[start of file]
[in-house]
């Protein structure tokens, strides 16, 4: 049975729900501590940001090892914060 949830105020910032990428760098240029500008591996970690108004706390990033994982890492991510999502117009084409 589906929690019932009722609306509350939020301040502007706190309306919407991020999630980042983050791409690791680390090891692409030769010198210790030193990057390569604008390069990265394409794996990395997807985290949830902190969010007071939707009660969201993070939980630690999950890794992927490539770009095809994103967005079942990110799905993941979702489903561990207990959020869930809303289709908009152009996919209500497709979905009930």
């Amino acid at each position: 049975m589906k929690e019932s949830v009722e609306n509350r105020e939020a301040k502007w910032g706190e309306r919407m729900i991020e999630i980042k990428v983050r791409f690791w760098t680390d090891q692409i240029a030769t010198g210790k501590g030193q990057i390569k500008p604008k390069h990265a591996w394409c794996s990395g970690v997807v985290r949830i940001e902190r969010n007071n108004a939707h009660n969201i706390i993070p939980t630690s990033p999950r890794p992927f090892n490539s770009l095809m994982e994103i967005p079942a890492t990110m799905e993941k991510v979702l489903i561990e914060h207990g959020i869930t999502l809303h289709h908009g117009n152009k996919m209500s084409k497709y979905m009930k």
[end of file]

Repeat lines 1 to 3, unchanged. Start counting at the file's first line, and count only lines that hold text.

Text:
[in-house]
């Protein structure tokens, strides 16, 4: 049975729900501590940001090892914060 949830105020910032990428760098240029500008591996970690108004706390990033994982890492991510999502117009084409 589906929690019932009722609306509350939020301040502007706190309306919407991020999630980042983050791409690791680390090891692409030769010198210790030193990057390569604008390069990265394409794996990395997807985290949830902190969010007071939707009660969201993070939980630690999950890794992927490539770009095809994103967005079942990110799905993941979702489903561990207990959020869930809303289709908009152009996919209500497709979905009930």
């Amino acid at each position: 049975m589906k929690e019932s949830v009722e609306n509350r105020e939020a301040k502007w910032g706190e309306r919407m729900i991020e999630i980042k990428v983050r791409f690791w760098t680390d090891q692409i240029a030769t010198g210790k501590g030193q990057i390569k500008p604008k390069h990265a591996w394409c794996s990395g970690v997807v985290r949830i940001e902190r969010n007071n108004a939707h009660n969201i706390i993070p939980t630690s990033p999950r890794p992927f090892n490539s770009l095809m994982e994103i967005p079942a890492t990110m799905e993941k991510v979702l489903i561990e914060h207990g959020i869930t999502l809303h289709h908009g117009n152009k996919m209500s084409k497709y979905m009930k």